Mechnomyographic amplitude and frequency responses during dynamic muscle actions: A comprehensive review

Travis W. Beck, Terry J. Housh, Joel T. Cramer, Joseph P. Weir, Glen O. Johnson, Jared W. Coburn, Moh H. Malek, Michelle Mielke

Research output: Contribution to journalReview article

113 Scopus citations

Abstract

The purpose of this review is to examine the literature that has investigated mechanomyographic (MMG) amplitude and frequency responses during dynamic muscle actions. To date, the majority of MMG research has focused on isometric muscle actions. Recent studies, however, have examined the MMG time and/or frequency domain responses during various types of dynamic activities, including dynamic constant external resistance (DCER) and isokinetic muscle actions, as well as cycle ergometry. Despite the potential influences of factors such as changes in muscle length and the thickness of the tissue between the muscle and the MMG sensor, there is convincing evidence that during dynamic muscle actions, the MMG signal provides valid information regarding muscle function. This argument is supported by consistencies in the MMG literature, such as the close relationship between MMG amplitude and power output and a linear increase in MMG amplitude with concentric torque production. There are still many issues, however, that have yet to be resolved, and the literature base for MMG during both dynamic and isometric muscle actions is far from complete. Thus, it is important to investigate the unique applications of MMG amplitude and frequency responses with different experimental designs/methodologies to continually reassess the uses/limitations of MMG.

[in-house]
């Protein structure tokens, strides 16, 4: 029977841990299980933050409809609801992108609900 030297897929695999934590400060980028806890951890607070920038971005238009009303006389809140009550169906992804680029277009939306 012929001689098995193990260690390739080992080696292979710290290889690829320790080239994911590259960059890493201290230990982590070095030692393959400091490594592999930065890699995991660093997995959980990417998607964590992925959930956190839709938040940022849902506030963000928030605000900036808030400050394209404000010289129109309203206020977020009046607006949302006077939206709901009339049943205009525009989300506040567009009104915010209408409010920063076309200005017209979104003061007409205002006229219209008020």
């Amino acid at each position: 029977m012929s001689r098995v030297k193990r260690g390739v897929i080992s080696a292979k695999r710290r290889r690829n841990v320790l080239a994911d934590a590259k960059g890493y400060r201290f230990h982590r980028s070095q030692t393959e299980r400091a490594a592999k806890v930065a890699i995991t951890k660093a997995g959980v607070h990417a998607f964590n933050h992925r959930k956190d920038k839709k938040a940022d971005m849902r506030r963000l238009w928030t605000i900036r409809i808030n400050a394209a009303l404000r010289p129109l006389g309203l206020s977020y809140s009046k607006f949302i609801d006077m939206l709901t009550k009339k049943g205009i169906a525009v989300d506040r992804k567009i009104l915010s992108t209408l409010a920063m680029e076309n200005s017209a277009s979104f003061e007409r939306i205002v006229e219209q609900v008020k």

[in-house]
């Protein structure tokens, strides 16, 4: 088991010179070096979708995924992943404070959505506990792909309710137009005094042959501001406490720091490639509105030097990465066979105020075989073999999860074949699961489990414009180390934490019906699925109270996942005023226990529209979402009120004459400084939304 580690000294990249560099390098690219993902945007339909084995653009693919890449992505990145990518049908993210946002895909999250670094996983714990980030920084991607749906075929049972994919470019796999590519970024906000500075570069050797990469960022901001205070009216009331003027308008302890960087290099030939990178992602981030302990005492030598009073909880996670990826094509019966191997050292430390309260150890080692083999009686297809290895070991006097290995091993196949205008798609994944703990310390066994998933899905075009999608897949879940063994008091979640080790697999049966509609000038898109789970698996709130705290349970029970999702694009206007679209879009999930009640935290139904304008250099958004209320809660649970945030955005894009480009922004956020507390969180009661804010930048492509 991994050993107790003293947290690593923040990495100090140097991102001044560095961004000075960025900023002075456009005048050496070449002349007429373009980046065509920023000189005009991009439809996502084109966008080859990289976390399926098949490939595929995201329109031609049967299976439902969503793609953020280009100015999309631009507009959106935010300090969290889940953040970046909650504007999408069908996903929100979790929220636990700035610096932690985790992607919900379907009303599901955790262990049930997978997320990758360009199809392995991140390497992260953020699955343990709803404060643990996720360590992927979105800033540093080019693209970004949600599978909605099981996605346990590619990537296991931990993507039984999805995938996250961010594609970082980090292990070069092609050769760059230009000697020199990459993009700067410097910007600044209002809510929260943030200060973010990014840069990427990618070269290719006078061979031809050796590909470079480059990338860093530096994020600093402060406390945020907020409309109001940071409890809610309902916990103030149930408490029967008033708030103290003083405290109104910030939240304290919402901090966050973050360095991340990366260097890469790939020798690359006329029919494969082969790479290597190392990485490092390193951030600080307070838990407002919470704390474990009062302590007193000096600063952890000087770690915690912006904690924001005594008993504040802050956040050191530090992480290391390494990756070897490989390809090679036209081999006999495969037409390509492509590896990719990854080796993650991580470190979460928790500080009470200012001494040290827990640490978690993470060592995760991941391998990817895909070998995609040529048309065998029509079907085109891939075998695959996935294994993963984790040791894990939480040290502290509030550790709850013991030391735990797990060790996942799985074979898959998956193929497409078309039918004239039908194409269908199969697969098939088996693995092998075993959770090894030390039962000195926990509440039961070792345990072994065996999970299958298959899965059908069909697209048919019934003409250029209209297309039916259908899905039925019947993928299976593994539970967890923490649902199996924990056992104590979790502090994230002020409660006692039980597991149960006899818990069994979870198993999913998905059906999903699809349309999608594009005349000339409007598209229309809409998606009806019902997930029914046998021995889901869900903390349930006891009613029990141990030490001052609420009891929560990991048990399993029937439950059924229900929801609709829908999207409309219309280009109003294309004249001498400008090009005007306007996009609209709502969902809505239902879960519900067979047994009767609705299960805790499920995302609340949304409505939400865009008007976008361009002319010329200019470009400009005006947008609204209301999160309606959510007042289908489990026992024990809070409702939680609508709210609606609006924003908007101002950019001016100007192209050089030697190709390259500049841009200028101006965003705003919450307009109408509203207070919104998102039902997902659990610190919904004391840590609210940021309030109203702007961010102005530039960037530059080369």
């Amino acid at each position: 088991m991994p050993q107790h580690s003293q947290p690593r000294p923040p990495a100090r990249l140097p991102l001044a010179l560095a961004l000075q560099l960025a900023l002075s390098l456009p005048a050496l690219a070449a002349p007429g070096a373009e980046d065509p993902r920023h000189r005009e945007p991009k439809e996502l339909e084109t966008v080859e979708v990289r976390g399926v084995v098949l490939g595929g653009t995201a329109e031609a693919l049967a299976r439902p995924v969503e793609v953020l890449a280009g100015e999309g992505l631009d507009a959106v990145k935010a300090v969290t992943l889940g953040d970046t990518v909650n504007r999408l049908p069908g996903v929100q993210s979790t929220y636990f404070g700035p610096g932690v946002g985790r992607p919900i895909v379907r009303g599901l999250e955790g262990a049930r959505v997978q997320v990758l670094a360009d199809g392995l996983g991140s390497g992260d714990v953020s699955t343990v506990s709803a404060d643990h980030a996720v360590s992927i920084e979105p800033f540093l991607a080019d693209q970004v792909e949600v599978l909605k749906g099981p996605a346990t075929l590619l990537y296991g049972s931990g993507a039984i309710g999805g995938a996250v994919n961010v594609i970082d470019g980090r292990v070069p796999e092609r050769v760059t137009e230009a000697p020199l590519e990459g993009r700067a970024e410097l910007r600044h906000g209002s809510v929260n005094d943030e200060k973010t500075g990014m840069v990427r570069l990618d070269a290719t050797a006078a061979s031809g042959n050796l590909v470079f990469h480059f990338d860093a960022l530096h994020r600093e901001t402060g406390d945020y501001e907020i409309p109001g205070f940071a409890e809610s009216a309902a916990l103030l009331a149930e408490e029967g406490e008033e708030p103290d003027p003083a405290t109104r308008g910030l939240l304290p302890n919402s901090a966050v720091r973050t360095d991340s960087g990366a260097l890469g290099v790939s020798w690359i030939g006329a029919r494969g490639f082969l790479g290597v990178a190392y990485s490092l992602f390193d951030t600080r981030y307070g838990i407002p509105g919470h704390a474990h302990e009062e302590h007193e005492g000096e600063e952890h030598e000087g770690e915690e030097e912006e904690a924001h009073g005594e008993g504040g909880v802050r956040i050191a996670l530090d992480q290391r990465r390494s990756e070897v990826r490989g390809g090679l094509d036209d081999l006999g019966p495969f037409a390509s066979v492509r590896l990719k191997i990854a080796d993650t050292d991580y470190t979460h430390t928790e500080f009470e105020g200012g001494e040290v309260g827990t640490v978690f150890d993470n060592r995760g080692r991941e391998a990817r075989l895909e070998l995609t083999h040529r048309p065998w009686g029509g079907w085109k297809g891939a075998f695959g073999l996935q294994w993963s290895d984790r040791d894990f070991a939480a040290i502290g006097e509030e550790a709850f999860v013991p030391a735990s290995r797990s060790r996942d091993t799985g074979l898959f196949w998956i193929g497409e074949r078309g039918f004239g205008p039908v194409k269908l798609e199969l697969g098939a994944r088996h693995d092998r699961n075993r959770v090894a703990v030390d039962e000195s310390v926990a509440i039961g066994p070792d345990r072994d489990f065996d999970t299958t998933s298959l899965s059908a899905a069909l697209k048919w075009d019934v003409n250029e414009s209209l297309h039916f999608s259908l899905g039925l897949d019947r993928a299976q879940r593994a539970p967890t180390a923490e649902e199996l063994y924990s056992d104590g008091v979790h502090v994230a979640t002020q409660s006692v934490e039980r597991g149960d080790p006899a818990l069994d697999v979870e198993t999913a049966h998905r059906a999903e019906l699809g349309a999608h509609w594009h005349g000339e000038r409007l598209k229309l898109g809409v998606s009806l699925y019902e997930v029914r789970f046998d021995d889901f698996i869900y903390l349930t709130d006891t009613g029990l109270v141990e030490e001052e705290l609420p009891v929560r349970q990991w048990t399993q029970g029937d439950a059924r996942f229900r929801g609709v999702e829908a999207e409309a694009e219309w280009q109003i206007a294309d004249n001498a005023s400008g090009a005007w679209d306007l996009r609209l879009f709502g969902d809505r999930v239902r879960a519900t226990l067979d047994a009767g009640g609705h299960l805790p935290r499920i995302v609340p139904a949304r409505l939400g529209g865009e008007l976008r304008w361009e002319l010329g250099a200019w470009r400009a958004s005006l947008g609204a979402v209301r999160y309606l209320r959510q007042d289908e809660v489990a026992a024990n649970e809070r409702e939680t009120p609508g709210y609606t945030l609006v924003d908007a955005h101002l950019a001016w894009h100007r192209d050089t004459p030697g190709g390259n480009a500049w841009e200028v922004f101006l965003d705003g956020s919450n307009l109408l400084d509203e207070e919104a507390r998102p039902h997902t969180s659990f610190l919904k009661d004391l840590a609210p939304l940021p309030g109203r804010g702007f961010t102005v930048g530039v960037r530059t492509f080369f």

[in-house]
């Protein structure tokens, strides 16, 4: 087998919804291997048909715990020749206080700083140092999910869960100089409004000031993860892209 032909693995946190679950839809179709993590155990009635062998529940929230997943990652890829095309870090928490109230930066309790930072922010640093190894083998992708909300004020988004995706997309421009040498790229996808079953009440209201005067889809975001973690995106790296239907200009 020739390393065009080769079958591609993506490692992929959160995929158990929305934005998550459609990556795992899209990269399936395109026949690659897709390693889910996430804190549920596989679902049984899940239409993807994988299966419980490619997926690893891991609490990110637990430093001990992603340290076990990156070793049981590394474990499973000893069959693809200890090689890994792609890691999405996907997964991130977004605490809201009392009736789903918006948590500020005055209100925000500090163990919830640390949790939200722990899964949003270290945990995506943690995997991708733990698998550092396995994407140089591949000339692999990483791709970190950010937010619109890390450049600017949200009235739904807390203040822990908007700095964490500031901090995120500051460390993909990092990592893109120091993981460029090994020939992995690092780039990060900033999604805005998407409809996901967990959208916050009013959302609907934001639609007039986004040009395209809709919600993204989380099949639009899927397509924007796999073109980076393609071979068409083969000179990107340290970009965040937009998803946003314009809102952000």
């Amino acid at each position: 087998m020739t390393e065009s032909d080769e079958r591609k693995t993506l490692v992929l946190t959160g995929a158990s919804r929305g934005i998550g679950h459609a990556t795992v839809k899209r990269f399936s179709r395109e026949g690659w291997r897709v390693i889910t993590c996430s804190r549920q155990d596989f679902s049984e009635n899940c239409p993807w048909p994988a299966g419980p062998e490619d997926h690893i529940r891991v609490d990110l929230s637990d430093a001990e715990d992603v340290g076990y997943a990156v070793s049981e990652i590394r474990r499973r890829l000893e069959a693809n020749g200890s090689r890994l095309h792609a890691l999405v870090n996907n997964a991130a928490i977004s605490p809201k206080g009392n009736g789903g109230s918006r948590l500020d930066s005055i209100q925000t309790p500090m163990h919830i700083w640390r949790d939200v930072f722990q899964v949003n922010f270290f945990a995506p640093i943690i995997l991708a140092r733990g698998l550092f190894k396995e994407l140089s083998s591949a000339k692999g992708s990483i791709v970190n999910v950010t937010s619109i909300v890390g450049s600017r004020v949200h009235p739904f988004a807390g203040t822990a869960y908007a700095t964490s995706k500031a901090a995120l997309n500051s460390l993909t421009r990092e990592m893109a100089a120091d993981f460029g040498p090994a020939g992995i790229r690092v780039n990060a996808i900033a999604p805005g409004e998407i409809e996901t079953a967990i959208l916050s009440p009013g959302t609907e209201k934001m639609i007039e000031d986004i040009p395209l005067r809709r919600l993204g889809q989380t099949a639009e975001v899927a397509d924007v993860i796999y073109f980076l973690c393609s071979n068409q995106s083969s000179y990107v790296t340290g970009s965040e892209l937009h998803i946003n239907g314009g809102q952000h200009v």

Original languageEnglish (US)
Article number67
JournalBioMedical Engineering Online
Volume4
DOIs
StatePublished - Dec 19 2005

ASJC Scopus subject areas

  • Radiological and Ultrasound Technology
  • Biomaterials
  • Biomedical Engineering
  • Radiology Nuclear Medicine and imaging

Fingerprint Dive into the research topics of 'Mechnomyographic amplitude and frequency responses during dynamic muscle actions: A comprehensive review'. Together they form a unique fingerprint.

  • Cite this